Photo by Chris Maggio

This week we’re running online for the first time six pieces from our past issues of Eye on Design magazine. This story was originally published in the “Distraction” issue and was written before the COVID-19 pandemic.

 

The lights never turn off in Times Square, not even at 10 a.m. on a sunny day midweek. You emerge from the 42nd Street subway station and they’re right there glowing in the daylight—7,500 bulbs shimmering in sync on the marquee of the most spectacular McDonalds you’ll ever encounter. This is the border of Times Square, a district in central Manhattan that stretches from 43rd Street between Broadway and 8th Avenue up to 50th Street, just past a 68-foot-tall kinetic digital screen advertising Coca-Cola.

The further you edge inward from Times Square’s boundaries, the more the city seems to turn itself inside out. Its nerve center is a place of pure excess—too many people, too much light, and too much noise. Times Square has changed plenty since it first received its name, but it has always been a place defined by deliberate chaos. In the late 1800s, the underground subway first snaked its way through a stretch of land around 42nd and Broadway called Long Acre Square, bringing business development, theater, and nightlife to the once rustic area. By the early 20th century, advances in electricity and the advent of neon transformed the newly commercial area into a beacon of entertainment and advertising that has stayed alight, more or less, ever since.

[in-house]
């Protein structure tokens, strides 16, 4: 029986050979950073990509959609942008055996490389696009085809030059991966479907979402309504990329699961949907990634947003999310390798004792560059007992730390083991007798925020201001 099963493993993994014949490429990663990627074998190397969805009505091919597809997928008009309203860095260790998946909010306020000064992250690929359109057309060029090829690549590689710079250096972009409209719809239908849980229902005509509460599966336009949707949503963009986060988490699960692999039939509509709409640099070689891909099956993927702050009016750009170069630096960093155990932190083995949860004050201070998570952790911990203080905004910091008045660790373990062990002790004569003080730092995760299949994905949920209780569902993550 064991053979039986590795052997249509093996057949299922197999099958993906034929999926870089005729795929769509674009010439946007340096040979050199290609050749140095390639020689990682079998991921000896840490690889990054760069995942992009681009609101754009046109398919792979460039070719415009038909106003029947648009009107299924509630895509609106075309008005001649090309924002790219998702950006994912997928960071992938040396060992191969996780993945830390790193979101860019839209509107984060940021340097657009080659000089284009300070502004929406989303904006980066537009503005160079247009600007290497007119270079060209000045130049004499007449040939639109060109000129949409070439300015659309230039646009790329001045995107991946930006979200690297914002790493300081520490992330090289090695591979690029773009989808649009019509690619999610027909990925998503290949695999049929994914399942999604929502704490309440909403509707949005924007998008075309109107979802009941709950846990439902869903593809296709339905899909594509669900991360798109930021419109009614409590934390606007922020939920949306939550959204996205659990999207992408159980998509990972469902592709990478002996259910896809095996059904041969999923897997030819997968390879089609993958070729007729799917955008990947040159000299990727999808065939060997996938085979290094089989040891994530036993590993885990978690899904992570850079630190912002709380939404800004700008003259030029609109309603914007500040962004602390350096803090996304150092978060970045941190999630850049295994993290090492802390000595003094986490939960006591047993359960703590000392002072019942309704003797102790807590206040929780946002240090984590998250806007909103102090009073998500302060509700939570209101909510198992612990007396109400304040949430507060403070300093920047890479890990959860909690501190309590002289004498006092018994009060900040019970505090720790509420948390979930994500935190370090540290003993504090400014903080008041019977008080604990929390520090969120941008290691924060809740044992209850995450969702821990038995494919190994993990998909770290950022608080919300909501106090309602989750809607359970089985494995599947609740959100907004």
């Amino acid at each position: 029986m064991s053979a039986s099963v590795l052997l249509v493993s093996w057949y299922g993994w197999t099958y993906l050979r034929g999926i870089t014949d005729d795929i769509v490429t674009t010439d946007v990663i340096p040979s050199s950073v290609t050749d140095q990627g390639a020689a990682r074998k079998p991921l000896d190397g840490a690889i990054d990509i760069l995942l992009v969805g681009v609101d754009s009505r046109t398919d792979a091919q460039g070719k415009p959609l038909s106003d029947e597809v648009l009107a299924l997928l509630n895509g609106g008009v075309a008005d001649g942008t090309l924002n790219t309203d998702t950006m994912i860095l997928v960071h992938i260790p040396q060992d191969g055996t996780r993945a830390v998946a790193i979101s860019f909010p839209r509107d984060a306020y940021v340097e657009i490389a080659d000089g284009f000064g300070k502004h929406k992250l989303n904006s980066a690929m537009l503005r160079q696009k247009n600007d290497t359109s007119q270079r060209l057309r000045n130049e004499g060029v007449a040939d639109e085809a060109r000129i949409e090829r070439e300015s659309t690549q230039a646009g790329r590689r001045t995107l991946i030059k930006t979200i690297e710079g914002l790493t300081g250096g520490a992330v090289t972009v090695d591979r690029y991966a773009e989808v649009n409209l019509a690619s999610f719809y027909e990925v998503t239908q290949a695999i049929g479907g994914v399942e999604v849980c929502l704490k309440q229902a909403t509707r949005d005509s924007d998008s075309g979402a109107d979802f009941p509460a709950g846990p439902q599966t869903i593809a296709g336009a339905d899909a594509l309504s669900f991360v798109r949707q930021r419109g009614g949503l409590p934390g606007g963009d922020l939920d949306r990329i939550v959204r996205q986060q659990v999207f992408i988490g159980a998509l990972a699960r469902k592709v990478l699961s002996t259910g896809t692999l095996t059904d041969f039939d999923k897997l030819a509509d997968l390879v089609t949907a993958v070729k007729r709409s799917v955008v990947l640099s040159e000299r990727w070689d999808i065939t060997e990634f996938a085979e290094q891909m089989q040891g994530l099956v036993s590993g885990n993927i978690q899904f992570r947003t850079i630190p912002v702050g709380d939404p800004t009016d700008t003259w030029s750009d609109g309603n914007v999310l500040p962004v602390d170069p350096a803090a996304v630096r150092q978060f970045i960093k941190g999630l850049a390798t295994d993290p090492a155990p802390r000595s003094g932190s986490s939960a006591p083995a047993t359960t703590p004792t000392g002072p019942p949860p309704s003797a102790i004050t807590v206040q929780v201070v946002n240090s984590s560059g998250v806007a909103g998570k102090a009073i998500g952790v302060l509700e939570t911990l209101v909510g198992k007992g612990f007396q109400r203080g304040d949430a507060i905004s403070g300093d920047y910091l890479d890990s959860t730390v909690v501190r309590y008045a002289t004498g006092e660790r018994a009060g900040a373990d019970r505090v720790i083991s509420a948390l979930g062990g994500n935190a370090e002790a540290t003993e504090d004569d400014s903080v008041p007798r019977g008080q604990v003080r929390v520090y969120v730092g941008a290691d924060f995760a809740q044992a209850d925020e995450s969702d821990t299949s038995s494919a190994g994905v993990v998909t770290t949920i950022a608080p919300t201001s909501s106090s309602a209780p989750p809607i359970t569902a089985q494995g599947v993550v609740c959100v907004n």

Photo by Chris Maggio

Today, Times Square is a giant pop-up advertisement specifically designed to grab hold of your brain and not let go. Buildings are covered in digital screens that stretch across entire facades and display an ever shifting array of ads that cover the towers in a patchwork of technicolor blankets. It’s a garish, mind-melting display of consumerism, and it’s entirely by choice. Times Square is ugly by design.

Buried deep within city zoning documents are rules and regulations that state just how much space should be dedicated to the glowing signs (a lot),   where they should be placed (as visibly as possible) and how they should be displayed (very brightly). Most of New York City abides by regulations that aim to limit the size and scope of signage. By contrast, Times Square is designated a special signage district that requires building owners to invest in over-the-top signs. “Here, you can go as big as you like,” says Tony Caruso, vice president of real estate & public affairs at Clear Channel Outdoor and treasurer of the Times Square Advertising Coalition.

The city created these regulations in 1986, a moment when Times Square was scrubbing off the tawdriness associated with the area due to the sex industry that emerged during the Great Depression and thrived through the 1970s. Developers were interested in building large office towers for white-collar workers, but they weren’t so interested in plastering advertisements to the side of their multi-million dollar investments. For some, revitalizing Times Square meant scrubbing it clean and erecting glass towers. But glitz and grime had always been the area’s calling card, and the city wasn’t going to let a few new buildings turn a tourist attraction into another staid officeland.